(I know you're not asking about the Bar Room at the Modern, but I dined there a couple of weeks ago and it was better than it's ever been.)

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I need a change of scene and some new recommendations for a couple of days in NYC.  I feel like I've fallen into a rut and would love some suggestions for a couple of truly exceptional dining experiences.  I welcome places that specialize in ethnic food as well as stellar New American/French etc. cuisine.

Here are the "been there/done that" places that I always seem to wind up at: Jean Georges (my fav), Momofukus, EMP, Corton, Blue Hill, BHSB, Le Bernardin, Per Se, Babbo, Scarpetta, A Voce, Bar Room at Modern and Casa Mono come to mind.

Because NYC is a bit of a trip for me, I am not that interested (at least this trip) in neighborhood places that would be terrific if you lived around the corner (or the deli, hot dog, etc).

So, I welcome all suggestions and also would love input on Gramercy Tavern (I haven't been in a while and only once since Michael Anthony took over), Prune, Dovetail, Anthos, The Modern (formal) and Annisa.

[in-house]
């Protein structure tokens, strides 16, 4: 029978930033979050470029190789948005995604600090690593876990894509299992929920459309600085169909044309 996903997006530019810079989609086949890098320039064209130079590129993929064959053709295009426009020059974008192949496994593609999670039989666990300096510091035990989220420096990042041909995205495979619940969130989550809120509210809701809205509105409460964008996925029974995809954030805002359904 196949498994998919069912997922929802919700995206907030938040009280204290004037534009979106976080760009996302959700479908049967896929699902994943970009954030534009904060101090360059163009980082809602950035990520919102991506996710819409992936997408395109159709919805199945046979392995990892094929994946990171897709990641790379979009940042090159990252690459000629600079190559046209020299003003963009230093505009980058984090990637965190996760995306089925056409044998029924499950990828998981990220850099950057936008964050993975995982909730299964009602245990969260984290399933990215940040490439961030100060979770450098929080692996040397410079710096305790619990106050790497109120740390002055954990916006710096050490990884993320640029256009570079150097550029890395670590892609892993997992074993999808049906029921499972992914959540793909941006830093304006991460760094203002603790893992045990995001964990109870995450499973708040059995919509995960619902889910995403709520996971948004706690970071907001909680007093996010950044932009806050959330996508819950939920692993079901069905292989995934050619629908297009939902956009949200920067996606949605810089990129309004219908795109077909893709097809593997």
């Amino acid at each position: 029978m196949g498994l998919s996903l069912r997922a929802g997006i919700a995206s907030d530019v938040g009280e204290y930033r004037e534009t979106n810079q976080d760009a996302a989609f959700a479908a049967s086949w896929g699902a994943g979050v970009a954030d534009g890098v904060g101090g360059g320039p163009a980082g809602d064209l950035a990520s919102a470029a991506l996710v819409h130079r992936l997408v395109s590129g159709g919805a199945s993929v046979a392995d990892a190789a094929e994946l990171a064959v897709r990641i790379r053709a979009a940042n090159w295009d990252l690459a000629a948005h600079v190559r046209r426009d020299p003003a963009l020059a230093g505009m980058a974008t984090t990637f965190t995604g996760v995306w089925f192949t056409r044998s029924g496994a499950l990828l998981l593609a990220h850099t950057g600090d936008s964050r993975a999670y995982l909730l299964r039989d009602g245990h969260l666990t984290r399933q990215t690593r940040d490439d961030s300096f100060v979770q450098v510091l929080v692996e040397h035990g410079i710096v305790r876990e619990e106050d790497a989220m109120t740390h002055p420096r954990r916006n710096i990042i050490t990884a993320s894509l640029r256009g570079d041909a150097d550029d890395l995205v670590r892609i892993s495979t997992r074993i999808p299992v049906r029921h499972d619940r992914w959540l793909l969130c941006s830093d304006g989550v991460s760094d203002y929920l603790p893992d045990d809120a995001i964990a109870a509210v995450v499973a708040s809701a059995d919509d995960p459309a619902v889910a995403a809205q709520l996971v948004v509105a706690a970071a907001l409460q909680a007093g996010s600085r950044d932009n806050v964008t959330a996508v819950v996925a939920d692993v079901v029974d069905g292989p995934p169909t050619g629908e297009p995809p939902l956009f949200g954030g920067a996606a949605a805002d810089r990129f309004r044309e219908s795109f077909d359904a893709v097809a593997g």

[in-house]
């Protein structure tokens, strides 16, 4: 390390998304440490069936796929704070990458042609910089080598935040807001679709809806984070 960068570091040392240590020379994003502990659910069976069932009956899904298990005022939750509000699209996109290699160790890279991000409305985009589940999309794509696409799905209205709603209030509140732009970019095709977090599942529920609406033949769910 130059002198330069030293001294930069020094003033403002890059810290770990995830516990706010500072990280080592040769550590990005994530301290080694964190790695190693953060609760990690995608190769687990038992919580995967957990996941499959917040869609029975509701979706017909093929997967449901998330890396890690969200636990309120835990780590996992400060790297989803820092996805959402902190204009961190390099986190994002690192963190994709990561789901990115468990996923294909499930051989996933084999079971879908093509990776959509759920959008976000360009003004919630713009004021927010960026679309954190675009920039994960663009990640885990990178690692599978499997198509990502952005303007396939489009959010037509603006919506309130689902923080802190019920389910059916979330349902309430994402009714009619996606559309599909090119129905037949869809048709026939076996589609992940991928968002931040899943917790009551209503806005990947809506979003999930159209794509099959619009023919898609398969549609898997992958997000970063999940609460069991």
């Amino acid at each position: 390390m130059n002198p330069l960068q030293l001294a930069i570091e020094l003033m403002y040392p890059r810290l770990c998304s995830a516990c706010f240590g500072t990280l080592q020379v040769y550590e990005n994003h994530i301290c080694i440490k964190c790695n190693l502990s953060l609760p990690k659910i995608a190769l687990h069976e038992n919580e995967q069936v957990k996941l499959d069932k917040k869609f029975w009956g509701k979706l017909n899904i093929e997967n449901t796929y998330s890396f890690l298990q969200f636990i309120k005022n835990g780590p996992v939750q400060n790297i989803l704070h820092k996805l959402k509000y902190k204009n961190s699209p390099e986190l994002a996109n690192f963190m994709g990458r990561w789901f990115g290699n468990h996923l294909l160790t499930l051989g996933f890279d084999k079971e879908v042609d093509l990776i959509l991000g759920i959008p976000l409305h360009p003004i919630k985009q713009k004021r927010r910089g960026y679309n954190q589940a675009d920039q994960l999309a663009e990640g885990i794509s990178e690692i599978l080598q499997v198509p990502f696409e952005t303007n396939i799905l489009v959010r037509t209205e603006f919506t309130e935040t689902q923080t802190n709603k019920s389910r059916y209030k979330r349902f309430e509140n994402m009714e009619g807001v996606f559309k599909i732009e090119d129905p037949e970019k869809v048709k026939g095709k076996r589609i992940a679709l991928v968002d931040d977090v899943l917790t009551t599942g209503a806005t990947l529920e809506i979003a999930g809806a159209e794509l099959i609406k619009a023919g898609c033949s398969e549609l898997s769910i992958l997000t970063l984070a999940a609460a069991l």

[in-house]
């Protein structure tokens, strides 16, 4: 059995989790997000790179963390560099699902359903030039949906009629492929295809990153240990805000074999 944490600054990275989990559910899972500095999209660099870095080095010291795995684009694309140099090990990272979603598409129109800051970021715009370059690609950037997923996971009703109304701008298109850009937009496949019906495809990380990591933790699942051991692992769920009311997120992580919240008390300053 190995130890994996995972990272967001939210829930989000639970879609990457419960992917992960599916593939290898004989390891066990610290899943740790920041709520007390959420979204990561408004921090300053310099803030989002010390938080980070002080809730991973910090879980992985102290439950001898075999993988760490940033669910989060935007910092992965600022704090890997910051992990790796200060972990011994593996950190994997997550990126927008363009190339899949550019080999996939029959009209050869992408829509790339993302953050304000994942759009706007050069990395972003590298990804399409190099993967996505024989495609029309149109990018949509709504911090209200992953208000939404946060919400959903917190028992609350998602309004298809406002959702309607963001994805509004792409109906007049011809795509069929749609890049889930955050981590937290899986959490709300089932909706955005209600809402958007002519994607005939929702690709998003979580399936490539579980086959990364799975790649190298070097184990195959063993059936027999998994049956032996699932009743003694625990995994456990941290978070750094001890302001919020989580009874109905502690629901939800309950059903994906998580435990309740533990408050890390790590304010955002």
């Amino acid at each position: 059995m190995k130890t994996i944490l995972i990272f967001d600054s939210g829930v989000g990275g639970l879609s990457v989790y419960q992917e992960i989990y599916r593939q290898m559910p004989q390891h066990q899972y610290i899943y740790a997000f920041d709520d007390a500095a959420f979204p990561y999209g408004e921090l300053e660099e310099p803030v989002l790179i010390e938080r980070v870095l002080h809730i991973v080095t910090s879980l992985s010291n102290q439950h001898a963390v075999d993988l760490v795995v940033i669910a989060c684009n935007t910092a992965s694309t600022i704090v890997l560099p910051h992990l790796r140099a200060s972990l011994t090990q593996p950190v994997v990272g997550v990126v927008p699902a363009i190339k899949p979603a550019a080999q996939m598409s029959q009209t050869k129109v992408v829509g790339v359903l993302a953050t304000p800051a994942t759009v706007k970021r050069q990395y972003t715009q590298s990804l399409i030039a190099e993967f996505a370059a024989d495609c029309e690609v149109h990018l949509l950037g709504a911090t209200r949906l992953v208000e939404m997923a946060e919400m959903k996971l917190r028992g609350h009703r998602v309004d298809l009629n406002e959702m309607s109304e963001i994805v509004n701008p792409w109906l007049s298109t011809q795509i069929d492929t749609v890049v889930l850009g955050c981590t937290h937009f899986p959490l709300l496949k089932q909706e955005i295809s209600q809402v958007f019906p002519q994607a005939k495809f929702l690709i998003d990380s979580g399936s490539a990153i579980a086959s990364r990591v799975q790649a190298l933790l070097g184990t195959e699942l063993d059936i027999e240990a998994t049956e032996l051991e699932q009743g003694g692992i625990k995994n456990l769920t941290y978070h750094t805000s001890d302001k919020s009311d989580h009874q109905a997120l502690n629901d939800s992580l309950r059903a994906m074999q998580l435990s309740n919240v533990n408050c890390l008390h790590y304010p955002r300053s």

Many thanks in advance!

Gramercy Tavern - click.

Modern - click.

Dovetail - click.

Prune - click.

Annisa - click or click.

Anthos - click.

As you can see, each one of the restaurants asked about has a topic of it's own - in some cases, more than one, and they're a good place to start and to ask questions about.

In addition, you could try the new talked about pizza at Keste or Co.; the new Inoteca is great, Table 8 just opened, Minetta Tavern just got 3 stars, etc.


Mitch Weinstein aka "weinoo"

mweinstein@eGstaff.org

Tasty Travails - My Blog

My eGullet FoodBog - A Tale of Two Boroughs

Was it you baby...or just a Brilliant Disguise?

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kyo ya is a standout for kaseiki. artful presentation, unique flavors and good sake list. it's a tranquil dining experience. i always recommend kurobuta kakuni (pork belly), ebi shinjo (shrimp mousse balls, rice crackers) and yuba & uni in the mix.

i checked in on degustation a couple of weeks ago and it's solid as ever. the 5-course tasting for $50 is still the best deal in town IMO. prune is great for dinner though it's famous for its brunch. bone marrow, sweetbreads, razorclams and head-on shrimp are musts.